YORK, Maine — It takes 24 months to create a straight bourbon. It’s taken David Woods 13 months and counting to turn the neglected barn in York Corner into a distillery of bourbon whiskey, vodka and other premier quaffables.
He first laid eyes on the New England relic in 1983 when “the old beat up barn” was for sale. At the time, the eager 20-something turned down the opportunity to buy it. Now, decades later and with multiple businesses under his belt, Woods has sunk a million dollars into the circa 1887 barn for the newly expanded production facility of Wiggly Bridge Distillery.
“I love the bones of this old building,” said Woods on a recent tour of the Route 1 work-in-progress as carpenters whizzed about.
Amid the serial entrepreneur’s holdings, which include a pizzeria, a campground and a coffee shop, Wiggly Bridge is his first venture into manufacturing. The small-batch distillery opened in York Beach in 2013 and soon outgrew its space. The startup’s bourbon whiskey, white whiskey, vodka and rums have become so popular across Maine and New Hampshire that Woods needed to increase production to stay alive.
By opening a second, two-still distillery, he expects to break into new markets such as Massachusetts to meet the public’s thirst for handcrafted spirits.
To get ready for a spring opening, his crew has been working around the clock.
A year ago, the barn, which had been a hardware store for 30 years, was is rough shape. It was listing, saddled with uneven floors, and chipmunks had chewed through its electrical wiring. The dirt foundation on the south side needed a do-over. And that was the short list.
“We saved all the hand-cut nails and spikes and reused them along with repurposed lumber,” said Woods. “Very little was thrown away.”
Most material came from the funky foundation on the south side. Between a multi-layered network of tree limbs and telephone poles, a two-inch sheet of hay and horse manure was unearthed. Where it wasn’t rotted, lumber was removed plank by plank and reused elsewhere in the barn.
Now poured concrete and new windows delineate the production room, where spirits will be made in stills made by his son, David Woods II. This alchemy will be on display when the barn doors open for tours and tastings.
Future plans include opening an intimate steakhouse in the mezzanine above with live acoustic music and food prepared table side. Soon the smell of sawdust will be replaced with the earthy scent of sour mash, molasses and citrus.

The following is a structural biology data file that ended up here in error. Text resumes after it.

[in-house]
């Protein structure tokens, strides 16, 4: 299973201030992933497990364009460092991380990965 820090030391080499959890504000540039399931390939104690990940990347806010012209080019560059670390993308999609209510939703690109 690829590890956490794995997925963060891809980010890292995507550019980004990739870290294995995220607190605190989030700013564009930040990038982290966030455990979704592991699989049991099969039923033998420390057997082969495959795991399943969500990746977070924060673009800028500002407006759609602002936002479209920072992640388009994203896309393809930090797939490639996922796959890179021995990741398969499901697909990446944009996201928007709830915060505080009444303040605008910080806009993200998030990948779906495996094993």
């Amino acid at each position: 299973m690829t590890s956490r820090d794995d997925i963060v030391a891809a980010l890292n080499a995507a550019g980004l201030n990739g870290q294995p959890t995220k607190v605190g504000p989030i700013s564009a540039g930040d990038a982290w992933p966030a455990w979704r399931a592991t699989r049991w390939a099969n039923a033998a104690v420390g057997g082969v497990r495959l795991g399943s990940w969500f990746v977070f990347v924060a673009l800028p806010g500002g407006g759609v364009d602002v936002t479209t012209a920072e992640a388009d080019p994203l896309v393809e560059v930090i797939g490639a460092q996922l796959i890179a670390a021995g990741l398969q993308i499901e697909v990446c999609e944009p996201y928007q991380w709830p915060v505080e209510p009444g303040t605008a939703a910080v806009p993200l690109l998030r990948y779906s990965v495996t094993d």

“It’s a little bit of a gamble. We didn’t know what it would entail,” said Woods.
Now that he’s nearing completion, he admits refurbishing an old barn for modern use “is a money pit.”
“It would’ve been cheaper to tear it down and start over,” said Woods, but the York man wanted to protect the utilitarian strength and dignity of the historic barn. “I hate seeing them being torn down.”
Across the state reclaimed salvage companies are knocking down barns fast. Barn boards, beams and pillars are sought-after elements for home design.
“They are just being decimated all over the place. We are turning into a vanilla society, and it makes me nauseous,” said Woods.
The carpenter on this job, Adam Stevens, admitted these gigs are increasingly rare in Southern Maine.
“Barn restoration is a dying thing. Most of the time we are tearing them down,” said Stevens.
This barn’s hemlock ceiling, well-worn floors and experienced pillars are getting the reverse treatment. In the far corner where horse stalls once stood, a new tasting bar will soon attract aficionados. Though the counter is new, the front of the bar is made of galvanized sheeting and old floorboards. The floor in the tasting area was rotted and replaced with hemlock planks.
“I didn’t want it to look new,” said Woods, gesturing to the well-worn wooden floor beneath his feet. It will be washed, but not buffed or replaced. “Let it show its age,” said Woods.
And speaking of age, the former root cellar below is now lined with new American white oak barrels filled with aging spirits. Surrounded by earthen rock, the scene calls to mind the caves of old-world wine vineyards. It’s hard to imagine a more perfect setting for a spirits cellar.
Manure and hay used in the foundation “may influence some of the stuff in the wood; it could change our profile,” said David Woods, who is not alarmed, but rather intrigued by the possibility.
For his son, working in a barn “feels like home.”
Added his father, “it’s like an old pair of slippers.”
Just like their spirits, “this building needs conditioning.”